Expressing concern about the Monday morning shooting of five people near Odell's, a Baltimore judge agreed yesterday to tighten restrictions on the nightspot by requiring the owners to hire private security guards and schedule a zoning hearing by the end of the week.
Circuit Judge Ellen L. Hollander amended her June 29 order at the request of lawyers for both the city and the North Avenue club who asked to confer with her after the shootings.
Judge Hollander told the lawyers she did not believe the club at 21 E. North Ave. could open this weekend without the security guards.
"Public safety is, of course, everyone's concern, and I hope this will be accommodated by these amendments," she said.
Elijah E. Cummings, Odell's attorney, assured her the guards would be hired by Friday night, when the club is again scheduled to open.
Baltimore City Solicitor Neal M. Janey said his office was still reviewing reports on the shooting and would later reach a decision on whether to ask the judge to revise her order further. Judge Hollander gave the city until July 22 to request such a change and gave the club until July 31 to reply to such a request.
The judge also is requiring the owners to join with other area merchants in applying to the Baltimore Police Department for permission to hire off-duty officers to "keep order and peace in the neighborhood" by Friday.
Judge Hollander agreed to allow the use of private security guards temporarily in lieu of off-duty officers because getting the Police Department to agree to such an arrangement could take weeks, she said.
But several city officials expressed doubts privately that the city would approve such an agreement, given the history of problems around the club. In fact, Mr. Cummings told the judge, "We don't believe the Police Department will cooperate with us."
If that is the case, Judge Hollander said, the two sides will have to appear in court to propose changes to her June 29 order requiring the club owners to enter into a contract with city police.
Milton Tillman, president of 1921 Inc., the owner of Odell's, declined comment yesterday.
The shootings near the nightspot -- which the city and neighborhood leaders have sought to close because of its troubled past -- brought the zoning problem back before the judge yesterday.
Four of the five shooting victims -- who were shot either in the legs or foot -- have been treated and released from area hospitals. The fifth victim, Anthony Long, 16, remained in good condition last night at Johns Hopkins Hospital with a gunshot wound to the left arm, though a hos pital spokeswoman said he was expected to be released soon.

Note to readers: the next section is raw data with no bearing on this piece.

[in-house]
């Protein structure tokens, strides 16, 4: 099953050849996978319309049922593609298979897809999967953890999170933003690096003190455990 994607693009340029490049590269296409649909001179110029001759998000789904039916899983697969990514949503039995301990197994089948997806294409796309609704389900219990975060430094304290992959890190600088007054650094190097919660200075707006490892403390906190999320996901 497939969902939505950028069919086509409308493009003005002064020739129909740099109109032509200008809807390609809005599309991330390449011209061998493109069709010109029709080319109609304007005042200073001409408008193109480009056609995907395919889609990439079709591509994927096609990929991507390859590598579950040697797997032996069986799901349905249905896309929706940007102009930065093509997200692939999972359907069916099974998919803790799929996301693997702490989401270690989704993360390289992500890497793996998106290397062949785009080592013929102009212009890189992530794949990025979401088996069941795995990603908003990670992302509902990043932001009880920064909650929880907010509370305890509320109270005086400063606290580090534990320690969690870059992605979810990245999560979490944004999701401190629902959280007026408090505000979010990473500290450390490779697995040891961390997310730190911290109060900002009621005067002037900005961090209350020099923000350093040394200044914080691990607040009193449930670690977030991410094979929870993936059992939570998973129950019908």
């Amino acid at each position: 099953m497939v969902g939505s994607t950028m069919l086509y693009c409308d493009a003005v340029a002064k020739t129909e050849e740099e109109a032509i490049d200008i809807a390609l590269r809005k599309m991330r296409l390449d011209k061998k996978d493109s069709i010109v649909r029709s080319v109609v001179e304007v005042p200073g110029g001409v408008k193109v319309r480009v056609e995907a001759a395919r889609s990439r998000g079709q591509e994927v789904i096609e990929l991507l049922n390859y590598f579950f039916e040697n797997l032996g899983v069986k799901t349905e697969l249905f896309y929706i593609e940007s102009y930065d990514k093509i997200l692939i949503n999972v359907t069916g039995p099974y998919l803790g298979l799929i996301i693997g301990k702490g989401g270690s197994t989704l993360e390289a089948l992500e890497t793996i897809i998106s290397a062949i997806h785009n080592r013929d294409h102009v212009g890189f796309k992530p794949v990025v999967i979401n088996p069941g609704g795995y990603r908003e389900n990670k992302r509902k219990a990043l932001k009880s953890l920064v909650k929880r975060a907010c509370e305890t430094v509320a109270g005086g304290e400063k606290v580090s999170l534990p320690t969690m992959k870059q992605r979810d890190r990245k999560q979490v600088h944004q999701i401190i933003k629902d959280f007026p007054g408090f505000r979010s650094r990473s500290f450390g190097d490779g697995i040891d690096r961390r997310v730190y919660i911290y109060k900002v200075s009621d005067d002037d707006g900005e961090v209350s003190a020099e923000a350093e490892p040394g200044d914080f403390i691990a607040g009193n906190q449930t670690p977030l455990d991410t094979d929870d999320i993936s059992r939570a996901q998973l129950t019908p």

Police said a young man pulled a handgun and started shooting into a crowd after someone bumped him. The assailant has not been identified and is still being sought.
Judge Hollander's amended order allows the club to remain open temporarily, pending a hearing before the Board of Municipal and Zoning Appeals to change its use to a "dance hall" instead of a "private club."
After a drive-by shooting outside the club that left six people wounded last July, the permit to operate as a private club was revoked by the city because zoning officials found the nightspot open to the public.
That decision was appealed and taken in October before Baltimore Circuit Judge David Ross, who issued an order similar to Judge Hollander's order two weeks ago.
At yesterday's hearing, Mr. Cummings, who is a delegate to the Maryland General Assembly, complained to the judge about the "gross inaccuracies" in the police account of the location of the shooting, as reported by The Sun.
In an effort to distance the club from the incident, he said that the shooting did not take place "outside" Odell's, as reported, but rather farther east on North Avenue -- possibly as far as a block away.
A review of police records showed that the shooting took place in front of 31 E. North Ave., about 100 feet east of Odell's.